Caries bacteria to self-destruct?

A research team at the University of Rochester Medical Centre has received a $3.6 million grant from the National Institute of Dental and Craniofacial Research (NIDCR) to identify and rank the 2,000 genes that help S. mutans survive acidic build-up in the mouth. Altering these genes could reduce the bacteria's ability to survive, causing it to self destruct in its own acid.

"Our first goal is to force the major bacterium behind tooth decay to destroy itself with its own acid as soon as it eats sugar," said Robert G. Quivey, Ph.D., principal investigator in a press release. "This line of work could lead to new anti-bacterial combination therapies for many infections that have become resistant to antibiotics."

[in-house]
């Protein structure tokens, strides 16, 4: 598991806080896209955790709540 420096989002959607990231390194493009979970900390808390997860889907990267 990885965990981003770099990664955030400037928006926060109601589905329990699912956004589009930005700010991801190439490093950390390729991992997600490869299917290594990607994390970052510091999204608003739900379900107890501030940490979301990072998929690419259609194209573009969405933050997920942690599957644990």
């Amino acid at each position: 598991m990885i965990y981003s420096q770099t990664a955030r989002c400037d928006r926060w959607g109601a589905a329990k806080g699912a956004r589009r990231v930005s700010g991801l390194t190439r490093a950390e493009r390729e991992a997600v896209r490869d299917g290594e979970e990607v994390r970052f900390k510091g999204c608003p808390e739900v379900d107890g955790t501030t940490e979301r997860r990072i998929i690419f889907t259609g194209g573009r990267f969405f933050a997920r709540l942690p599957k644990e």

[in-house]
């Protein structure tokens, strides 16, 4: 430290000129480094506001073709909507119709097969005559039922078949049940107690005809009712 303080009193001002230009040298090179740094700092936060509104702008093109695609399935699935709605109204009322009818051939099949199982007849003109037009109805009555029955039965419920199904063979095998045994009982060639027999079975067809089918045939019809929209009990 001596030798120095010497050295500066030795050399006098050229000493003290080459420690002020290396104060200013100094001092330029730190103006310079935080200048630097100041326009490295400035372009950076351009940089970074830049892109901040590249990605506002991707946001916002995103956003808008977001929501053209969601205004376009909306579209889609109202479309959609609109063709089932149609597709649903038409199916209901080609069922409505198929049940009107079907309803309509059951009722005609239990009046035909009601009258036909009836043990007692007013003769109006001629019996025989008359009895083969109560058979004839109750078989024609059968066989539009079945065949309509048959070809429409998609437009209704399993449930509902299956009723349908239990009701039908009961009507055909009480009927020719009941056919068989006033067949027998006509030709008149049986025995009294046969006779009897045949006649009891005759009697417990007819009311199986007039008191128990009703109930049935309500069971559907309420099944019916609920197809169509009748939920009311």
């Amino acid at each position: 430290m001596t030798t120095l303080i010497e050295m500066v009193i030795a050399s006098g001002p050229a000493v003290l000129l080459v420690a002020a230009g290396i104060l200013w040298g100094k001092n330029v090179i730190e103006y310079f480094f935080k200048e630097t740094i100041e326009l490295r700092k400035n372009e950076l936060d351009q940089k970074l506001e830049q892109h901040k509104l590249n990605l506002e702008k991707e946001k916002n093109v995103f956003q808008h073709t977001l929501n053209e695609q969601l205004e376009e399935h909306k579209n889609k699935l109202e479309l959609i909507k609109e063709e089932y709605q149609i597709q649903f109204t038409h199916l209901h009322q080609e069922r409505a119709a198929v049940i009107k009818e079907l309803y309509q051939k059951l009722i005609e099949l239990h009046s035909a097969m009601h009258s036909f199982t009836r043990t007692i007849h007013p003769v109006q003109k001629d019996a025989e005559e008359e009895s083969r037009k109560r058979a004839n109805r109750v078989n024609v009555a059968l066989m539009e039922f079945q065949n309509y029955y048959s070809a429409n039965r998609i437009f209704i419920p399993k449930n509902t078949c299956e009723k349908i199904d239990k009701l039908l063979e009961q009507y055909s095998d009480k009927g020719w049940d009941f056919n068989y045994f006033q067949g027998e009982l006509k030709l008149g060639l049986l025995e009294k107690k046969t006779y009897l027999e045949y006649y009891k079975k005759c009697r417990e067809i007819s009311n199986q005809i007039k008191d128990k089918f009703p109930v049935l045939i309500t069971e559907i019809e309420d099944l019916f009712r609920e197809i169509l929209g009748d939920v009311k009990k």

Researchers will create a library of mutant strains by removing just one of the 2000 genes from each strain. Then they will expose these strains to acid to study the exact role of each gene in protecting the bacteria against acidic build-up.

"Down the road, the finished library will enable researchers to determine every bacterial protein involved in oral disease, to learn their exact structure and to tailor drugs that interfere with them," said Robert Marquis, Ph.D., one of the researchers in a press release. "Identifying and turning off say the top four ways in which bacteria might try to resist treatment is the team’s strategy."

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